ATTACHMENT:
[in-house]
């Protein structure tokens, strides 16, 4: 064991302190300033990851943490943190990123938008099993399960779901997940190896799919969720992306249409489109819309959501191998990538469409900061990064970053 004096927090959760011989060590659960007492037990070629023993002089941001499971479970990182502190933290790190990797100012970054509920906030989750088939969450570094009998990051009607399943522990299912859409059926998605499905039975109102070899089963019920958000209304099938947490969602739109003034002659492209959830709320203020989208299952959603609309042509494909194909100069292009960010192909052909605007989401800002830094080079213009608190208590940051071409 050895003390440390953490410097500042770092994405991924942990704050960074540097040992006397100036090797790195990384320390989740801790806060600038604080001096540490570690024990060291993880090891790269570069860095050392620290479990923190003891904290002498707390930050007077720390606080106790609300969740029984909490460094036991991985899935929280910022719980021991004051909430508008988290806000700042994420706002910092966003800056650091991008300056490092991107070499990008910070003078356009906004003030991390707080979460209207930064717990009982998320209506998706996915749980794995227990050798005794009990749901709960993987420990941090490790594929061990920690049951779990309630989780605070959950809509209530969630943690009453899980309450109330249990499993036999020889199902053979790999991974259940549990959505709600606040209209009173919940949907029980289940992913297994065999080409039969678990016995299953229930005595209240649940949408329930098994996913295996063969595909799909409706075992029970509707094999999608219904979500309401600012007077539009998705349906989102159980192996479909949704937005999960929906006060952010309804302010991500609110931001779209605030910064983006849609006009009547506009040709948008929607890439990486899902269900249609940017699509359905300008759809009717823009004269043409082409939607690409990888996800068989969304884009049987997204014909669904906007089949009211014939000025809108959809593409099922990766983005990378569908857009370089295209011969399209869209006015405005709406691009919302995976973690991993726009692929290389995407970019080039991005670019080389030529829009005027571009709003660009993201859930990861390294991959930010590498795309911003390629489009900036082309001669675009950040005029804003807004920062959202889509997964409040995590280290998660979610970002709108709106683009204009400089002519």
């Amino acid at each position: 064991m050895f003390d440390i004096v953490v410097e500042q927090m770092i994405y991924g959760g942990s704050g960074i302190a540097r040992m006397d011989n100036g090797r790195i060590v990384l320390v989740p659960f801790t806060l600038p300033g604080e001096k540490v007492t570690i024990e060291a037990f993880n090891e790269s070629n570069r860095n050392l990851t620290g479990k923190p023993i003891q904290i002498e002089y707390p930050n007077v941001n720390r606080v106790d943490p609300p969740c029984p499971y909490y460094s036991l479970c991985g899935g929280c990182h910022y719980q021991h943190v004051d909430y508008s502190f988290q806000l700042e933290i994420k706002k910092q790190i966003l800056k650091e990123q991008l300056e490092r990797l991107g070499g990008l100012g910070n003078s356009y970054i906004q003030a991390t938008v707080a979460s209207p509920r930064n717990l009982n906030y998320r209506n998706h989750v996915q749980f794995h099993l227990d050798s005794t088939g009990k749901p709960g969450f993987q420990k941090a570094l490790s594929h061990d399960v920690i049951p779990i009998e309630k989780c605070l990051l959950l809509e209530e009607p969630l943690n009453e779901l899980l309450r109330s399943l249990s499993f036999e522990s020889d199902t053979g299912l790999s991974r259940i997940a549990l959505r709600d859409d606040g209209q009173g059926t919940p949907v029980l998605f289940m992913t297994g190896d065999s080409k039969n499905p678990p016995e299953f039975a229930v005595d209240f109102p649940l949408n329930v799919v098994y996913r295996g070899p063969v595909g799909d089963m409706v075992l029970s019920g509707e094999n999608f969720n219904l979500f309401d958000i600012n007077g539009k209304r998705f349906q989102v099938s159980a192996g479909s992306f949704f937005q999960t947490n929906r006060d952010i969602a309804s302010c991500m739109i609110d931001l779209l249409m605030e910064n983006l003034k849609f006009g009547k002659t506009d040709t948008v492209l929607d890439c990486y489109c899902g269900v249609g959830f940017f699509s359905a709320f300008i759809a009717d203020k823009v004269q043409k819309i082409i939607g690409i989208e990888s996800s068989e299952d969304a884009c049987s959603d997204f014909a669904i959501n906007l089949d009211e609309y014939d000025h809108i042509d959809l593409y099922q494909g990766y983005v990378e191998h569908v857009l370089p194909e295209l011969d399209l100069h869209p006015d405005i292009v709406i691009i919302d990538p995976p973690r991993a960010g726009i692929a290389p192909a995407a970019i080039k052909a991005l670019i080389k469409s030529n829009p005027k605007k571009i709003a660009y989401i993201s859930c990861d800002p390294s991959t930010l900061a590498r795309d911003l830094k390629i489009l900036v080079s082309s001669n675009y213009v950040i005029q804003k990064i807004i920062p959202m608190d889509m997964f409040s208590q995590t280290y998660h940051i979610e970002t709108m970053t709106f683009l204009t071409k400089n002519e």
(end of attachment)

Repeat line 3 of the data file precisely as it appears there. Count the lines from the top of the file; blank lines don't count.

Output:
């Amino acid at each position: 064991m050895f003390d440390i004096v953490v410097e500042q927090m770092i994405y991924g959760g942990s704050g960074i302190a540097r040992m006397d011989n100036g090797r790195i060590v990384l320390v989740p659960f801790t806060l600038p300033g604080e001096k540490v007492t570690i024990e060291a037990f993880n090891e790269s070629n570069r860095n050392l990851t620290g479990k923190p023993i003891q904290i002498e002089y707390p930050n007077v941001n720390r606080v106790d943490p609300p969740c029984p499971y909490y460094s036991l479970c991985g899935g929280c990182h910022y719980q021991h943190v004051d909430y508008s502190f988290q806000l700042e933290i994420k706002k910092q790190i966003l800056k650091e990123q991008l300056e490092r990797l991107g070499g990008l100012g910070n003078s356009y970054i906004q003030a991390t938008v707080a979460s209207p509920r930064n717990l009982n906030y998320r209506n998706h989750v996915q749980f794995h099993l227990d050798s005794t088939g009990k749901p709960g969450f993987q420990k941090a570094l490790s594929h061990d399960v920690i049951p779990i009998e309630k989780c605070l990051l959950l809509e209530e009607p969630l943690n009453e779901l899980l309450r109330s399943l249990s499993f036999e522990s020889d199902t053979g299912l790999s991974r259940i997940a549990l959505r709600d859409d606040g209209q009173g059926t919940p949907v029980l998605f289940m992913t297994g190896d065999s080409k039969n499905p678990p016995e299953f039975a229930v005595d209240f109102p649940l949408n329930v799919v098994y996913r295996g070899p063969v595909g799909d089963m409706v075992l029970s019920g509707e094999n999608f969720n219904l979500f309401d958000i600012n007077g539009k209304r998705f349906q989102v099938s159980a192996g479909s992306f949704f937005q999960t947490n929906r006060d952010i969602a309804s302010c991500m739109i609110d931001l779209l249409m605030e910064n983006l003034k849609f006009g009547k002659t506009d040709t948008v492209l929607d890439c990486y489109c899902g269900v249609g959830f940017f699509s359905a709320f300008i759809a009717d203020k823009v004269q043409k819309i082409i939607g690409i989208e990888s996800s068989e299952d969304a884009c049987s959603d997204f014909a669904i959501n906007l089949d009211e609309y014939d000025h809108i042509d959809l593409y099922q494909g990766y983005v990378e191998h569908v857009l370089p194909e295209l011969d399209l100069h869209p006015d405005i292009v709406i691009i919302d990538p995976p973690r991993a960010g726009i692929a290389p192909a995407a970019i080039k052909a991005l670019i080389k469409s030529n829009p005027k605007k571009i709003a660009y989401i993201s859930c990861d800002p390294s991959t930010l900061a590498r795309d911003l830094k390629i489009l900036v080079s082309s001669n675009y213009v950040i005029q804003k990064i807004i920062p959202m608190d889509m997964f409040s208590q995590t280290y998660h940051i979610e970002t709108m970053t709106f683009l204009t071409k400089n002519e």